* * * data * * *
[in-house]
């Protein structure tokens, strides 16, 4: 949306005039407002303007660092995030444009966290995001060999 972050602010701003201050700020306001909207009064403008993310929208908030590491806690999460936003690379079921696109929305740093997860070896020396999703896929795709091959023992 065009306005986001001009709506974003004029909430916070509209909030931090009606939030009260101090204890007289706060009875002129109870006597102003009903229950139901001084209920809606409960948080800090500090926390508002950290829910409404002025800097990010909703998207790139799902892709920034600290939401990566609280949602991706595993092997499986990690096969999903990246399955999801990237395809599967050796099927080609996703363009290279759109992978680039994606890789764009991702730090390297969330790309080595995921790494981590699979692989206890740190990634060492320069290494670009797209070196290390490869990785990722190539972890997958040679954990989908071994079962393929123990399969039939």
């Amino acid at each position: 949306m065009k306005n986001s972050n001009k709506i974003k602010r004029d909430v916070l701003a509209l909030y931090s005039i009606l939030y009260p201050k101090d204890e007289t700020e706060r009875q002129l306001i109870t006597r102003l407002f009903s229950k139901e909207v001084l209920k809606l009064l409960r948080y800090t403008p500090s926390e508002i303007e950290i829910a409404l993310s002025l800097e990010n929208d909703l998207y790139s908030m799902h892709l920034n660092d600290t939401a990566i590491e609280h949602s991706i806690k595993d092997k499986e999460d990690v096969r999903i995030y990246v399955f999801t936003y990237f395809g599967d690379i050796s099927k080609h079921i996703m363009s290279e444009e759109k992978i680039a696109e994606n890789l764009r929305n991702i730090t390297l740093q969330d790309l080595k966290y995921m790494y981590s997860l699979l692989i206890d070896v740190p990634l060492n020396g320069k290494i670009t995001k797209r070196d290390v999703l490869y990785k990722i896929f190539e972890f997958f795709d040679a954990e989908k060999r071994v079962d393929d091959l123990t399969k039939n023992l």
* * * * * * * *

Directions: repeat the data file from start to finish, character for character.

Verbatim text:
[in-house]
């Protein structure tokens, strides 16, 4: 949306005039407002303007660092995030444009966290995001060999 972050602010701003201050700020306001909207009064403008993310929208908030590491806690999460936003690379079921696109929305740093997860070896020396999703896929795709091959023992 065009306005986001001009709506974003004029909430916070509209909030931090009606939030009260101090204890007289706060009875002129109870006597102003009903229950139901001084209920809606409960948080800090500090926390508002950290829910409404002025800097990010909703998207790139799902892709920034600290939401990566609280949602991706595993092997499986990690096969999903990246399955999801990237395809599967050796099927080609996703363009290279759109992978680039994606890789764009991702730090390297969330790309080595995921790494981590699979692989206890740190990634060492320069290494670009797209070196290390490869990785990722190539972890997958040679954990989908071994079962393929123990399969039939």
């Amino acid at each position: 949306m065009k306005n986001s972050n001009k709506i974003k602010r004029d909430v916070l701003a509209l909030y931090s005039i009606l939030y009260p201050k101090d204890e007289t700020e706060r009875q002129l306001i109870t006597r102003l407002f009903s229950k139901e909207v001084l209920k809606l009064l409960r948080y800090t403008p500090s926390e508002i303007e950290i829910a409404l993310s002025l800097e990010n929208d909703l998207y790139s908030m799902h892709l920034n660092d600290t939401a990566i590491e609280h949602s991706i806690k595993d092997k499986e999460d990690v096969r999903i995030y990246v399955f999801t936003y990237f395809g599967d690379i050796s099927k080609h079921i996703m363009s290279e444009e759109k992978i680039a696109e994606n890789l764009r929305n991702i730090t390297l740093q969330d790309l080595k966290y995921m790494y981590s997860l699979l692989i206890d070896v740190p990634l060492n020396g320069k290494i670009t995001k797209r070196d290390v999703l490869y990785k990722i896929f190539e972890f997958f795709d040679a954990e989908k060999r071994v079962d393929d091959l123990t399969k039939n023992l």